Rome is situated on the Tiber River, which follows a structural depression created late in the geologic history of the region, when the land was being pulled apart by movements of the Earth's crust. The river's basin is one of the largest on the narrow Italian peninsula. Most of it's 403-kilometre length runs parallel to the Apennines across Tuscany, Umbria and Lazio before it enters the sea at Ostia. The Tiber drains a huge area, more than 17,000 square kilometres (Heiken, Funiciello & De Rita, 2005:65). The river rises in the Apennines, near Arretium (Speake, 1995:635). This is in modern Emilia-Romagnaan administrative region comprising the two historic regions of Emilia and Romagna.
The key structural feature of the peninsular of Italy is the presence of the Appennines. They run from continental Italy through a length of 1000 km, cover a breadth of between 50 and 100 km, down to Sicily. Less than 20% of the peninsula is lowland (Stoddart, in Rosenstein & Morstein-Marx, 2006:103). The Apennines are structurally complex, made mostly of sedimentary rocks that were deposited in ancient seas, subjected to high temperatures and pressures while deeply buried, consolidated and then thrust up to their present elevation. These rocks are mostly limestone )1 and and dolomite )2. Over time, slightly acidic rainfall cuts into these rocks and dissolves them, creating networks of caves and fissures, known as 'karst' terrain )3. The central Italian Apennines contains karst terrains over an area of about 8,000 square kilometres, and it is calculated that this supports a cumulative groundwater outflow of 220,000 litres of water per second (Heiken, Funiciello & De Rita, 2005:37).
The Tiber enters Rome from the north, then turns southwest towards the Tyrrhenian sea. The hills west of the Tiber are composed of million-year-old marine mudstones and sandstones, giving evidence that once the region was beneath the sea (Heiken, Funiciello & De Rita, 2005:11). Eruptions in volcanic fields located southeast and northwest of Rome created two plateaus that descend towards the Tiber. Flows of ash and gas from volcanic eruptions damned the river with deposits of ash, called tuffs )4, and changed its course. Both of the volcanic fields, the Sabatini to the northwest and the Alban hills to the southeast, played important roles in creating the terrain; plateaus pinching the Tiber floodplain and creating high ground for Rome (Heiken, Funiciello & De Rita, 2005:11). Despite the advantageous location, Rome is still susceptible to flooding due to the large drainage area of the Tiber. The climate from the end of the republic, throughout the years of the Empire, up to perhaps between 800 and 1200 A.D., was warmer and drier than later years. During the wet period between 1310 and 1320 A.D., and the so-called 'little ice age' of 1500 to 1800 A.D., Rome was more susceptible to flooding (Lamb, 1995). This is perhaps a good thing, as repeated natural destruction of the city may have had a large influence on the superstitious Roman mind, providing 'evidence' for the displeasure of the gods, and perhaps the resulting abandonment of the site.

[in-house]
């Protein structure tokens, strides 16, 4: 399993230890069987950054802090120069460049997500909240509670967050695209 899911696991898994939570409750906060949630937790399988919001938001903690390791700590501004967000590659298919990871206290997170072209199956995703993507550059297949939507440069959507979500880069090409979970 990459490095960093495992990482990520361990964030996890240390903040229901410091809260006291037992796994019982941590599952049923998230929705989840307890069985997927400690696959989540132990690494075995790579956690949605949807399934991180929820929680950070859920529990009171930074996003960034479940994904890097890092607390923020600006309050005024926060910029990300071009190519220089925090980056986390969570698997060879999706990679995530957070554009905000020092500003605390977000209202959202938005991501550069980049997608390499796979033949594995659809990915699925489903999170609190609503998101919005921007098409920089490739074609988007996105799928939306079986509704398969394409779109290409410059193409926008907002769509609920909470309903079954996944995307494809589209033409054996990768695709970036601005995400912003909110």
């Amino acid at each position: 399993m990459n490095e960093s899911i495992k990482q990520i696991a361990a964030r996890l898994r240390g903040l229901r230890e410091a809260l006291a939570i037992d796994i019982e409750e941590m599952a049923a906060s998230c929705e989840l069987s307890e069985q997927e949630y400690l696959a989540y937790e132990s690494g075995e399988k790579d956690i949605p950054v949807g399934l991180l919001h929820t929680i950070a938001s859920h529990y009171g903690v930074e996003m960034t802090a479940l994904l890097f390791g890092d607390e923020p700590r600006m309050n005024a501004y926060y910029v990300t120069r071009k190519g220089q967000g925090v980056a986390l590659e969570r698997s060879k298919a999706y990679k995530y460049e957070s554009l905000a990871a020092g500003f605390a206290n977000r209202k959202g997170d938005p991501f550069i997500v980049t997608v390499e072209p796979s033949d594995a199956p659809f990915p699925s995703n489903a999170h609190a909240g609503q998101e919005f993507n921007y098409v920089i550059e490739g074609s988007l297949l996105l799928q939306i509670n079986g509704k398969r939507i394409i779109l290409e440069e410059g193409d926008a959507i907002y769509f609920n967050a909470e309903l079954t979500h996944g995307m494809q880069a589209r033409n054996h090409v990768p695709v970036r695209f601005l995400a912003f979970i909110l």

The Alban hills are approximately 50 kilometres in diameter with an elevation of nearly 1000 metres above sea level, and span the coastal plain between the Apennines and the sea. The summit is broad and dominated by a caldera, which has mostly been covered with material from later volcanoes. The slopes were once covered with oak, hazel and maple trees. Archaeological evidence from around the edges of the Nemi and Albano lakes indicate that the area has been occupied since the Bronze Age. Most of the Alban hill's volcanic deposits were produced by pyroclastic flows, which flowed in all directions, including into the area that became Rome (in deposits 5 to 10 metres thick). Much of the stone used to surface the highways near Rome came from these lava flows (Heiken, Funiciello & De Rita, 2005:33). The most common building stone used in Rome from the 6th to 5th centuries BC, 'tufo pisolitico' was quarried from deposits left by eruptions in the Alban hills 600,000 to 300,000 years ago.
After the conquest of Veii in 396 BC the Romans acquired new territories to the north. There, in the Sabatini volcanic fields, they began to quarry 'tufo Giallo', which replaced the weaker 'tufo pisolitico' as the favoured building stone. The volcanic events that created these tuffs were at least seven in number and occurred about 500,000 years ago. The flows covered an area of about 400 square kilometres (Heiken, Funiciello & De Rita, 2005:44). The history of Rome can be read in the stone used to build her.
The highlands of the Alban hills and the Sabatini volcanoes have a rain catchment area of 5,100 square kilometres, which recharges a number of lakes and the aquifers)5 below the hills and fields. Today, the area provides a cumulative flow of surface and groundwater amounting to 45,000 litres per second. (Heiken, Funiciello & De Rita, 2005:137). The water derived from all these various sources makes Rome the only city of its size in the world that is chiefly supported by groundwater in a sustainable manner.
Figure D.11 shows a collage of satellite images of western Italy from a height of eighty kilometres. Rome can be seen slightly left and down of centre. To the top left (northeast) is Lake Sabatinus, known today as Lake Bracciano. The bottom right (southeast) shows the Alban hills with Lake Albanus, known today as Lake Albano. The Tiber can be followed for most of its course.